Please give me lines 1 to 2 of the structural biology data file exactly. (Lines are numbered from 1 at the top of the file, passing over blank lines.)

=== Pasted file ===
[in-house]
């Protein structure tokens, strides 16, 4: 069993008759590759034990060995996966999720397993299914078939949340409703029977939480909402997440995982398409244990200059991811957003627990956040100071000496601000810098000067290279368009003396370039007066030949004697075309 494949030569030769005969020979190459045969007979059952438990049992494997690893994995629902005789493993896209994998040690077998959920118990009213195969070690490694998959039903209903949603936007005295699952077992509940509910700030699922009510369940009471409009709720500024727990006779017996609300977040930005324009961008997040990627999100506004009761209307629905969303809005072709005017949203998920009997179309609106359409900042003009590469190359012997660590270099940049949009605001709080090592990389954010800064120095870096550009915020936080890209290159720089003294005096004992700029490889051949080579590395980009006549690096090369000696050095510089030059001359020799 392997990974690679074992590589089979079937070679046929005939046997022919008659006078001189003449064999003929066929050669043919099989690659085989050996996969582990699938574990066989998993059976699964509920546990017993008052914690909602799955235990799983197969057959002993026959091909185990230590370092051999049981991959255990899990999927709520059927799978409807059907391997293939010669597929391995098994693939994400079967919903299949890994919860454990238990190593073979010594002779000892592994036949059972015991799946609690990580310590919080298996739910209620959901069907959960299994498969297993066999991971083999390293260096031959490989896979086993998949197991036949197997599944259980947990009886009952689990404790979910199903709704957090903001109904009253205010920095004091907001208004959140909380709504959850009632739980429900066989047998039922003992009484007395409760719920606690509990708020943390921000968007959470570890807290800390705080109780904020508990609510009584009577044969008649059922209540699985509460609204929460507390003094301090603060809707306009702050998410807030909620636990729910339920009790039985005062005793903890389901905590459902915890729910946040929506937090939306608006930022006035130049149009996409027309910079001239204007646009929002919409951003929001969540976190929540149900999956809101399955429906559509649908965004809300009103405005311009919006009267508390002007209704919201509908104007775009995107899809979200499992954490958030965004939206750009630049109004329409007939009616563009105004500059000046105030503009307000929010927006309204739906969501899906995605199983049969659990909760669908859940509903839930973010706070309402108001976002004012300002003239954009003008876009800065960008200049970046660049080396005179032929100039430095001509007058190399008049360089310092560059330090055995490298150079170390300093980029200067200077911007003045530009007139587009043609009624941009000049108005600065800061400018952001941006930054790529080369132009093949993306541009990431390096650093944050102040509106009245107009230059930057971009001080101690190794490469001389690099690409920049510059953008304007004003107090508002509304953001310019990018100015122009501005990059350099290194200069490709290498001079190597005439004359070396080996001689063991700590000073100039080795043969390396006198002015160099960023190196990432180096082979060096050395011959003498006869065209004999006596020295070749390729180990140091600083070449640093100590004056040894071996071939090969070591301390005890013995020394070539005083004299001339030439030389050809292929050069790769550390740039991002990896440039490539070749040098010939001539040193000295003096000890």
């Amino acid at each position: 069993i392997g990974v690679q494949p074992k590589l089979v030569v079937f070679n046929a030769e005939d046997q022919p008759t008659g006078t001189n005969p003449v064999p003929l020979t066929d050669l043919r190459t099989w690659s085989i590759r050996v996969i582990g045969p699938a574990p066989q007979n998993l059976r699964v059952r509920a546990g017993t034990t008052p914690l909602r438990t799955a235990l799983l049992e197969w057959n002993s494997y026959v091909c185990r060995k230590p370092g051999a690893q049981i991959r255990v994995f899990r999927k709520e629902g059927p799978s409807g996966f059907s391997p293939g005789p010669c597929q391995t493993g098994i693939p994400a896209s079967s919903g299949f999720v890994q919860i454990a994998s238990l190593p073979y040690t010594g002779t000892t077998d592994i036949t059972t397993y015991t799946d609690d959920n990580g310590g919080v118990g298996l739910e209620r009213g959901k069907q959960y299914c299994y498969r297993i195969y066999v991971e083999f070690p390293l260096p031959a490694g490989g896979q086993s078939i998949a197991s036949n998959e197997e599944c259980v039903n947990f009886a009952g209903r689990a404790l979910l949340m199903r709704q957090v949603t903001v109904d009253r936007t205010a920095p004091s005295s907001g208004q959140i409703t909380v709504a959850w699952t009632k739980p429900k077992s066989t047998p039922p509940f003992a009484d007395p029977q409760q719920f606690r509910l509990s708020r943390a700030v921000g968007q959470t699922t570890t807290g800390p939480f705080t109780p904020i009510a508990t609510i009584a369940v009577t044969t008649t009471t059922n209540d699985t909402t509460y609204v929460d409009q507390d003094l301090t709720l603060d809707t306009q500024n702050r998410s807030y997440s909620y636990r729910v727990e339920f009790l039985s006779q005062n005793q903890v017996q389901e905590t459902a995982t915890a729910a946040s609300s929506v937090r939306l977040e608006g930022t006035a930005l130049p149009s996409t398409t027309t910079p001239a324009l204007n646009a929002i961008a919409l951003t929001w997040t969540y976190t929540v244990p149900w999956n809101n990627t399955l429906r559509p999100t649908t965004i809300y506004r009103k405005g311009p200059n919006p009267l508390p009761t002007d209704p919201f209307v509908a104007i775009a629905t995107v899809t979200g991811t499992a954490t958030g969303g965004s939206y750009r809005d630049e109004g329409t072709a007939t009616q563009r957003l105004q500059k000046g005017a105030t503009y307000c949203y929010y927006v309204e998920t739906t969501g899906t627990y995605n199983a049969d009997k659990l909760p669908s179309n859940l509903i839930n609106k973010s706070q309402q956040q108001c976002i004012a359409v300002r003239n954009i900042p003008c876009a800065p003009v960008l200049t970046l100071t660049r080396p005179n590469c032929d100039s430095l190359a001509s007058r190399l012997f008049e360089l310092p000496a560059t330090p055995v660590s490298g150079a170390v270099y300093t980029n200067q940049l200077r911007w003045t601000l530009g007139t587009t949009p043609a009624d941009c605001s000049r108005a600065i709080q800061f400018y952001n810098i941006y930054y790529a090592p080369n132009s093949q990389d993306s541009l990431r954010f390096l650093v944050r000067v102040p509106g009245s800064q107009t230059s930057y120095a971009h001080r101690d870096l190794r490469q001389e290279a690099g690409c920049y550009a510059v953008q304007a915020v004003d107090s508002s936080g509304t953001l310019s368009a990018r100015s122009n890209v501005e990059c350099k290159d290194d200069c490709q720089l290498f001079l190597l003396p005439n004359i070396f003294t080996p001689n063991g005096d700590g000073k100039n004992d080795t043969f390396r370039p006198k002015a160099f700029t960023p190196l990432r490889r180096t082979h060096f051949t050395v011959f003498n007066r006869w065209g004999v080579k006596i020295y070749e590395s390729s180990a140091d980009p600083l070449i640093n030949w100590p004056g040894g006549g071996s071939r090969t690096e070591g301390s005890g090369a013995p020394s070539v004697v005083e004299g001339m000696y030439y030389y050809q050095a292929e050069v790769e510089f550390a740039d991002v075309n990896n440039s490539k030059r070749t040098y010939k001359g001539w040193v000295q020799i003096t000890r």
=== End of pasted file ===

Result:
[in-house]
């Protein structure tokens, strides 16, 4: 069993008759590759034990060995996966999720397993299914078939949340409703029977939480909402997440995982398409244990200059991811957003627990956040100071000496601000810098000067290279368009003396370039007066030949004697075309 494949030569030769005969020979190459045969007979059952438990049992494997690893994995629902005789493993896209994998040690077998959920118990009213195969070690490694998959039903209903949603936007005295699952077992509940509910700030699922009510369940009471409009709720500024727990006779017996609300977040930005324009961008997040990627999100506004009761209307629905969303809005072709005017949203998920009997179309609106359409900042003009590469190359012997660590270099940049949009605001709080090592990389954010800064120095870096550009915020936080890209290159720089003294005096004992700029490889051949080579590395980009006549690096090369000696050095510089030059001359020799 392997990974690679074992590589089979079937070679046929005939046997022919008659006078001189003449064999003929066929050669043919099989690659085989050996996969582990699938574990066989998993059976699964509920546990017993008052914690909602799955235990799983197969057959002993026959091909185990230590370092051999049981991959255990899990999927709520059927799978409807059907391997293939010669597929391995098994693939994400079967919903299949890994919860454990238990190593073979010594002779000892592994036949059972015991799946609690990580310590919080298996739910209620959901069907959960299994498969297993066999991971083999390293260096031959490989896979086993998949197991036949197997599944259980947990009886009952689990404790979910199903709704957090903001109904009253205010920095004091907001208004959140909380709504959850009632739980429900066989047998039922003992009484007395409760719920606690509990708020943390921000968007959470570890807290800390705080109780904020508990609510009584009577044969008649059922209540699985509460609204929460507390003094301090603060809707306009702050998410807030909620636990729910339920009790039985005062005793903890389901905590459902915890729910946040929506937090939306608006930022006035130049149009996409027309910079001239204007646009929002919409951003929001969540976190929540149900999956809101399955429906559509649908965004809300009103405005311009919006009267508390002007209704919201509908104007775009995107899809979200499992954490958030965004939206750009630049109004329409007939009616563009105004500059000046105030503009307000929010927006309204739906969501899906995605199983049969659990909760669908859940509903839930973010706070309402108001976002004012300002003239954009003008876009800065960008200049970046660049080396005179032929100039430095001509007058190399008049360089310092560059330090055995490298150079170390300093980029200067200077911007003045530009007139587009043609009624941009000049108005600065800061400018952001941006930054790529080369132009093949993306541009990431390096650093944050102040509106009245107009230059930057971009001080101690190794490469001389690099690409920049510059953008304007004003107090508002509304953001310019990018100015122009501005990059350099290194200069490709290498001079190597005439004359070396080996001689063991700590000073100039080795043969390396006198002015160099960023190196990432180096082979060096050395011959003498006869065209004999006596020295070749390729180990140091600083070449640093100590004056040894071996071939090969070591301390005890013995020394070539005083004299001339030439030389050809292929050069790769550390740039991002990896440039490539070749040098010939001539040193000295003096000890």